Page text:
Yaws is contagious via direct skin contact with an infective skin lesion. The bacteria typically gains entry through a cut, bite or scratch. Yaws mainly infects your skin, bones and joints.
Yaws bacterial infection is limited to areas of warm, humid, tropical climates, like the Caribbean, Latin America, West Africa, India and Southeast Asia. The infection is predominantly spread amongst children under age 15.
After yaws bacteria gains entry, an itchy, raspberry looking skin lesion develops at the site of entry. This typically painless lesion is known as the “mother yaw” and this symptom may persist for months. Any nearby lymph nodes may swell as well.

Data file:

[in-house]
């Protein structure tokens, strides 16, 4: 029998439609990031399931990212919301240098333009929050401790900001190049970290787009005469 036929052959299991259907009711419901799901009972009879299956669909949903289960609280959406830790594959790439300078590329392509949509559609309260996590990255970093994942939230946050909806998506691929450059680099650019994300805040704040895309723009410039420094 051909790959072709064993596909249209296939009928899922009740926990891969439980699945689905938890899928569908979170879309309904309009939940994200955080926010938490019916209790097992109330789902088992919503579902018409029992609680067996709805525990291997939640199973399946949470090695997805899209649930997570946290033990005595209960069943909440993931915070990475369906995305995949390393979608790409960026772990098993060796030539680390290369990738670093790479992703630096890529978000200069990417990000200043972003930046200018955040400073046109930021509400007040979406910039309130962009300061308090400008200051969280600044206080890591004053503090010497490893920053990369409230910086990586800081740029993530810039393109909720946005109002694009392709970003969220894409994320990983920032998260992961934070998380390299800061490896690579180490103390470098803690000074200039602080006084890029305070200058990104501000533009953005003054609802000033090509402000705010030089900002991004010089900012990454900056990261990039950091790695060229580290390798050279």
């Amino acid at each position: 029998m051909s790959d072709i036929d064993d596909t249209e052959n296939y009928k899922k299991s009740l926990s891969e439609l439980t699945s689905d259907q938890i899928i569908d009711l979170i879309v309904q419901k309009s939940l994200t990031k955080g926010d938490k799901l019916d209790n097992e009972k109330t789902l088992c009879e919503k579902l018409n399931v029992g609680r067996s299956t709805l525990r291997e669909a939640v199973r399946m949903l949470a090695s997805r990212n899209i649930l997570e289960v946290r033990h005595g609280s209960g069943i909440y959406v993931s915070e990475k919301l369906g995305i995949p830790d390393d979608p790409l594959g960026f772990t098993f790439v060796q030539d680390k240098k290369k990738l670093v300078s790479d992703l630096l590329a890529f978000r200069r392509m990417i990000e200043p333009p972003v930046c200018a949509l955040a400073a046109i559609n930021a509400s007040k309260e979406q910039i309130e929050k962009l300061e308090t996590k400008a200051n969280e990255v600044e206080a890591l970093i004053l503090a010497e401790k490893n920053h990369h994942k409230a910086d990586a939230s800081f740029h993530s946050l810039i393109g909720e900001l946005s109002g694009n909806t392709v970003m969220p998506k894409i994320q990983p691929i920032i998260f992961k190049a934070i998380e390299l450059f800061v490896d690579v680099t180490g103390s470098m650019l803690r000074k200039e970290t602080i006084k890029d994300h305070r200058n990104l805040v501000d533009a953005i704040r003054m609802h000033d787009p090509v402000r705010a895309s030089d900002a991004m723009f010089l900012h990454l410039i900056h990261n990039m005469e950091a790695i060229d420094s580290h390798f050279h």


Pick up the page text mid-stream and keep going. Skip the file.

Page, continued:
Additional yaws symptoms you may experience include:
- joint pain
- bone pain
- bone lesions
- bone damage
- crusty rashes
- facial swelling
- soft, gummy growths (tumors)
- skin thickening of palms, soles of feet
Over several years, the lesions on your skin and bones can cause severe and permanent destruction. Yaws causes deformities of legs, nose, palate and upper jaw. But most often, yaws symptoms are limited to skin lesions.
If treated early, yaws can be cured with a single injection of penicillin. If this antibiotic is administered after skin and bone lesion damage, any impairment will likely be permanent. Yet, further bacterial infection destruction can be averted.